on the Marsh. He learned nothing about computers, and left
His first computer was a Christmas present in 1979, when
he was a mere stripling of twelve or thirteen. "It was
a 4K TRS-80. I had been asking for one every day for six months,
because I wanted to take it to bits to find out how it worked.
I was very into electronics."
Truth to tell, he looks today as if he was once into electronics.
His lank hair hangs down to his collarbone. He wears a white,
evidently drip-dry, nylon shirt and indeterminate trousers.
He has no socks, just a pair of heavy sandals. He is clearly
a one-time electrician. Or an off-duty journalist.
"I didn't take it to bits because it already worked
quite well," says Matthew. "I learned Level One
Basic on it, which was no use for anything at all. I started
learning machine code. It was tough. There were virtually
no books at all, except a really heavy one by Rodney Zaks."
Having discovered the delights of Level One 'Useless' Basic
he gave up writing arcade games. "It was two years before
I got anything out of it. The first games were shoot-em-up
games. That was what everybody played then."
The break came in a shop. The local Tandy shop played host
to teenagers on a Saturday morning in those days, encouraging
them to come in and program or play with the computers. It
was fun for the kids, and good publicity for Tandy, who could
demonstrate that 'even' children could program their machines.
"People say software houses in Liverpool are to do with
unemployment,'' says Alan. "It's not true. It's to do
with people. Like the Tandy store, and Micro-Digital, getting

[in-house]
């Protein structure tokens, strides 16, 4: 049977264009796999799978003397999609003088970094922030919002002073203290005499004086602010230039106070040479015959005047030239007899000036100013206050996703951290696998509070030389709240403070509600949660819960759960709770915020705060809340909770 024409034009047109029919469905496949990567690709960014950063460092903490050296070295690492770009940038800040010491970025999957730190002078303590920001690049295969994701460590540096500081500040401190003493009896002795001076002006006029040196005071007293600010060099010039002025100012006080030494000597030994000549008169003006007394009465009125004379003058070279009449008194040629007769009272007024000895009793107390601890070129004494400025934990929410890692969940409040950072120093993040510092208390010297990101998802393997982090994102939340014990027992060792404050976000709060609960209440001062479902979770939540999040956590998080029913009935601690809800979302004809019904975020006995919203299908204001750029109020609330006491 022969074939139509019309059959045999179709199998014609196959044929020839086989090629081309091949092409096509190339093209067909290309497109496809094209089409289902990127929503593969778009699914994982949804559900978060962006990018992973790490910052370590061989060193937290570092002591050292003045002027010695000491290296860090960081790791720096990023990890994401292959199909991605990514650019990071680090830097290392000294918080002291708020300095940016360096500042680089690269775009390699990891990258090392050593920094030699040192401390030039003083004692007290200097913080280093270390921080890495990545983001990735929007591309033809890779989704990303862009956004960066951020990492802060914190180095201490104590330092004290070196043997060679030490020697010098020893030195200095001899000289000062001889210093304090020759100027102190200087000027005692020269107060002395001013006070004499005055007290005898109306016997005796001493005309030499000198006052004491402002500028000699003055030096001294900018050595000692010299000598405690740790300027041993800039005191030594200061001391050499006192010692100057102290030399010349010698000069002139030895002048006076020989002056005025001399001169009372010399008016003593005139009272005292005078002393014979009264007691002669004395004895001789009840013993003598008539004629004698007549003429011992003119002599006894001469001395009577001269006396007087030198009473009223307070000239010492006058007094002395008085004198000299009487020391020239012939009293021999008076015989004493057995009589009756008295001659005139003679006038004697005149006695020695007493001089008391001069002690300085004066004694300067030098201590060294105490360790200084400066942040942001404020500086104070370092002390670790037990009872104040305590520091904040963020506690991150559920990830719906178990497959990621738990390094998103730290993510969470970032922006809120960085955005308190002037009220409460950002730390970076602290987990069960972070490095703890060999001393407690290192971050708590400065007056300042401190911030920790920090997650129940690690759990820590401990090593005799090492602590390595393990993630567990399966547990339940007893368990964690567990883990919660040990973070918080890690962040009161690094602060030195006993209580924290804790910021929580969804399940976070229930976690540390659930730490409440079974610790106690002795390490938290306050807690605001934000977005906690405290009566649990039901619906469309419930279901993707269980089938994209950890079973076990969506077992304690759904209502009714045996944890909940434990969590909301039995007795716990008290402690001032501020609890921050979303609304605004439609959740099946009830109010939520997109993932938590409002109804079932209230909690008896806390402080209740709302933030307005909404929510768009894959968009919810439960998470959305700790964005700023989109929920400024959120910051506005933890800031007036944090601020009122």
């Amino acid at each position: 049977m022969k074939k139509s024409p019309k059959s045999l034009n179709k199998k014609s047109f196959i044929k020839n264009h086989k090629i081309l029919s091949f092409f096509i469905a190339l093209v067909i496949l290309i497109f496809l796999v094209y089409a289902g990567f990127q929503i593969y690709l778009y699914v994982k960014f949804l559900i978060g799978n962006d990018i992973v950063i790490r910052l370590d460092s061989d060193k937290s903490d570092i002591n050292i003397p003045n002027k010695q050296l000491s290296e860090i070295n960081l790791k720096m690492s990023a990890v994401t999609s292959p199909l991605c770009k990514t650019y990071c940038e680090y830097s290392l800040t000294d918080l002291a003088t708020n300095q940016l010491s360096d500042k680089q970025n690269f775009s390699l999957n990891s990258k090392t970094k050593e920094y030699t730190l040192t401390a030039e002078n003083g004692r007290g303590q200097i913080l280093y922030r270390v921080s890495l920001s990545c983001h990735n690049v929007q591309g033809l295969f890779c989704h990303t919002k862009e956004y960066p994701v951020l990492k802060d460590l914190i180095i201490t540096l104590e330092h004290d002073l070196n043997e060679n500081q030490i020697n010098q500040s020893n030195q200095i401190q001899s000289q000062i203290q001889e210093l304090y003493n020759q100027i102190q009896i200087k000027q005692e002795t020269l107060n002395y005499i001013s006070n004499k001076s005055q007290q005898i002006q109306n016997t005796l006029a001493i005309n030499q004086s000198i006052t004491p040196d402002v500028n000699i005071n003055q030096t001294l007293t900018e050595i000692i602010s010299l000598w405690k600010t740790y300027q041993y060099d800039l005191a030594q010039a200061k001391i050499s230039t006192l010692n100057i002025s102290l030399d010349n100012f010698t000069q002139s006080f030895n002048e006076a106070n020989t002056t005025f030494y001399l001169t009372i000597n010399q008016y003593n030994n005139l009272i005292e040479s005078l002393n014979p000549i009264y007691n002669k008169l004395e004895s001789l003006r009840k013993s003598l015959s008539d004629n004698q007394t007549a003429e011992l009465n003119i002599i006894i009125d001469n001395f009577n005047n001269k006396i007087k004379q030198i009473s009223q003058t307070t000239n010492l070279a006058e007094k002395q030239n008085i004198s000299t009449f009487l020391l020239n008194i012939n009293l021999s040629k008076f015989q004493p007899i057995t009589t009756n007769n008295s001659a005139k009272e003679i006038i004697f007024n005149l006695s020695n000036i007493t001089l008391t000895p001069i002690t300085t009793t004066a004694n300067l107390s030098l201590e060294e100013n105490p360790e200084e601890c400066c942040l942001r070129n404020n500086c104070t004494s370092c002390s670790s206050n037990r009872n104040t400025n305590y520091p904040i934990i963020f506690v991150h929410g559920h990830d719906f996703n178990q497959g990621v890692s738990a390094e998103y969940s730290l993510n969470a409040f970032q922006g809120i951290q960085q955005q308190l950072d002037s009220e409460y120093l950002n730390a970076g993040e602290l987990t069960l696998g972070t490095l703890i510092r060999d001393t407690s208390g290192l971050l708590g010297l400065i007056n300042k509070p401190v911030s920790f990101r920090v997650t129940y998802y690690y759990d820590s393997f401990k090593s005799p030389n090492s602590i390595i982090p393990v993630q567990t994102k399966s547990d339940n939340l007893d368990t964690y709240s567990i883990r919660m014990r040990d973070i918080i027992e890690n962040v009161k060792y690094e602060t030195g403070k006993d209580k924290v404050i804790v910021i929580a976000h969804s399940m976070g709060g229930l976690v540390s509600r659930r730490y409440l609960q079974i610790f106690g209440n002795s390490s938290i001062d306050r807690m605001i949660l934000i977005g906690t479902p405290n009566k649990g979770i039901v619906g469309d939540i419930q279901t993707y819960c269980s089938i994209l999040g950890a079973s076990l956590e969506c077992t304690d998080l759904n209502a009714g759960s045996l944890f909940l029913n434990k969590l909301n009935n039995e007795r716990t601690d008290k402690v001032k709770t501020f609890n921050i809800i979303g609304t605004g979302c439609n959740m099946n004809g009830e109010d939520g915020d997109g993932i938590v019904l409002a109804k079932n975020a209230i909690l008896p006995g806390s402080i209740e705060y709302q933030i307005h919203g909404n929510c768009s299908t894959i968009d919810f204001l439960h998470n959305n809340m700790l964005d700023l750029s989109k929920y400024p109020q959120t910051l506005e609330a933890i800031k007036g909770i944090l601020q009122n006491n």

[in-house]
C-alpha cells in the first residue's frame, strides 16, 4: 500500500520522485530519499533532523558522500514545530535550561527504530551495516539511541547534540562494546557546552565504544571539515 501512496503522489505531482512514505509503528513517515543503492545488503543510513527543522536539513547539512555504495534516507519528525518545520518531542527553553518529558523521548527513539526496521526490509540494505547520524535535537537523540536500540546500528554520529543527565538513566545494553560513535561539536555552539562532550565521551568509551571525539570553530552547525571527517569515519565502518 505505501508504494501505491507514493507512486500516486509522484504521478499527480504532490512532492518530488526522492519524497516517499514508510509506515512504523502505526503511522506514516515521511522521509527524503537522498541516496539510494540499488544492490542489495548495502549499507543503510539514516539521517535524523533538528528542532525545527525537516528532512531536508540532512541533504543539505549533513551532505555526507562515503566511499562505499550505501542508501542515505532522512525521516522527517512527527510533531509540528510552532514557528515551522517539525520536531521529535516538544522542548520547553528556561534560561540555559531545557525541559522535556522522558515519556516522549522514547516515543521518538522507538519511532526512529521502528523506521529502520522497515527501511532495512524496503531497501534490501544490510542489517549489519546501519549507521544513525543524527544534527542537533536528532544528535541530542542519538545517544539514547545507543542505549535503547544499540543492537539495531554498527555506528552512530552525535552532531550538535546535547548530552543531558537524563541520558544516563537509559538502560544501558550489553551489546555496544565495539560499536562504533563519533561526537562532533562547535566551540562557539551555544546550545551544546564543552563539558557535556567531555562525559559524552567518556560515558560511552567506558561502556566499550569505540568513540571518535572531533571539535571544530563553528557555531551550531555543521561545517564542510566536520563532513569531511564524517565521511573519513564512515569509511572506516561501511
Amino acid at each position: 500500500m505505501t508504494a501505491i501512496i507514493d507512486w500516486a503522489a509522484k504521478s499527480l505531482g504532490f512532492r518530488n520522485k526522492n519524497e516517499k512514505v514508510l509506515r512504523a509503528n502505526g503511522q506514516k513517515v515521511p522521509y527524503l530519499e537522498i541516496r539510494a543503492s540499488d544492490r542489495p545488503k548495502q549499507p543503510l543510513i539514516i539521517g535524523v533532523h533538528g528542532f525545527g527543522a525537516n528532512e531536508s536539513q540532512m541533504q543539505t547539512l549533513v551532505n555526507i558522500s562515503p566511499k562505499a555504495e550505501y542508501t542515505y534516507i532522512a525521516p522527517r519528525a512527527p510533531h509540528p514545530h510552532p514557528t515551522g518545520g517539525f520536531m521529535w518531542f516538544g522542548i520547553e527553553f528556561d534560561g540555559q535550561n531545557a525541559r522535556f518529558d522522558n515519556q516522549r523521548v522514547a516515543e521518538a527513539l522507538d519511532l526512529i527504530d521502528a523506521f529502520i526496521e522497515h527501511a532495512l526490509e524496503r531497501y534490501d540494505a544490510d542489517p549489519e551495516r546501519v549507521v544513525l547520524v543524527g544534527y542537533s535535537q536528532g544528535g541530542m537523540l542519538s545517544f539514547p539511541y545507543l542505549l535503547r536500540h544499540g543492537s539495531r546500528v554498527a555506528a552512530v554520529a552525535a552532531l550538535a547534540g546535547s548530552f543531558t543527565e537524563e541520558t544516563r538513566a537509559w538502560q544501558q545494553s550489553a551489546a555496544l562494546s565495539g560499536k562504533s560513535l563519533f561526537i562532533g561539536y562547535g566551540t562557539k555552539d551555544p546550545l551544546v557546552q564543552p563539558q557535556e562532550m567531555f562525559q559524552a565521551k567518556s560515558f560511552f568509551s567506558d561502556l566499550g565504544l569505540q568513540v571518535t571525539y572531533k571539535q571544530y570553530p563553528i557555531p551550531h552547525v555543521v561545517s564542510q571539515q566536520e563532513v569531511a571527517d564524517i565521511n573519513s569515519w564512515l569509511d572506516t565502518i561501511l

people in there hacking away. Without them there wouldn't
have been much in the Liverpool area."
Liverpool is indeed a sort of Silicon Valley of software
houses, with Software Projects, Bug-Byte, the now defunct
Imagine, Voyager and even personnel from companies not based
in Liverpool, such as Ocean Software. Hit Squad readers will
be familiar with Steve Kelly, Chris Urquart and Mike Singleton,
Matthew knew a friend who frequented the Tandy shop, Chris
Cannon, now a Software Projects programmer. Chris Cannon knew
Eugene Evans, who was writing programs for Bug-Byte. Eugene
was later to become the star programme at Imagine.
"Chris managed to con one of the new-fangled Spectrums
out of BugByte," says Matthew who, unable to afford a
Spectrum, asked for one on loan too and said he would write
a game. He showed the company what he had done on the TRS
80 and was offered a freelance contract for three games. The
first was Styx.
"Trouble was, I ran out of memory halfway through. It
was only a 16K Spectrum. That's why there are lots of empty
gaps in the game. It was a shoot-em-up game loosely based
on Tutankhamun. I wrote it on the Tandy for the Spectrum,
and wrote a routine to make a Spectrum read Tandy tapes. I
kept dreaming of a disc drive."
Thus the Manic Miner legend was born. Alan Maton,
then despatch manager for Bug-Byte, wanted a game similar
in concept to Donkey Kong, which had been an enormous
success in amusement arcades. Matthew suggested a game with
eight or maybe even 16 screens. Such an arcade game had not
been attempted before, not with fixed layout screens. "The
name was Alan's," says Matthew. "Eugene said 'I
don't think it will work,' which proves what he knows."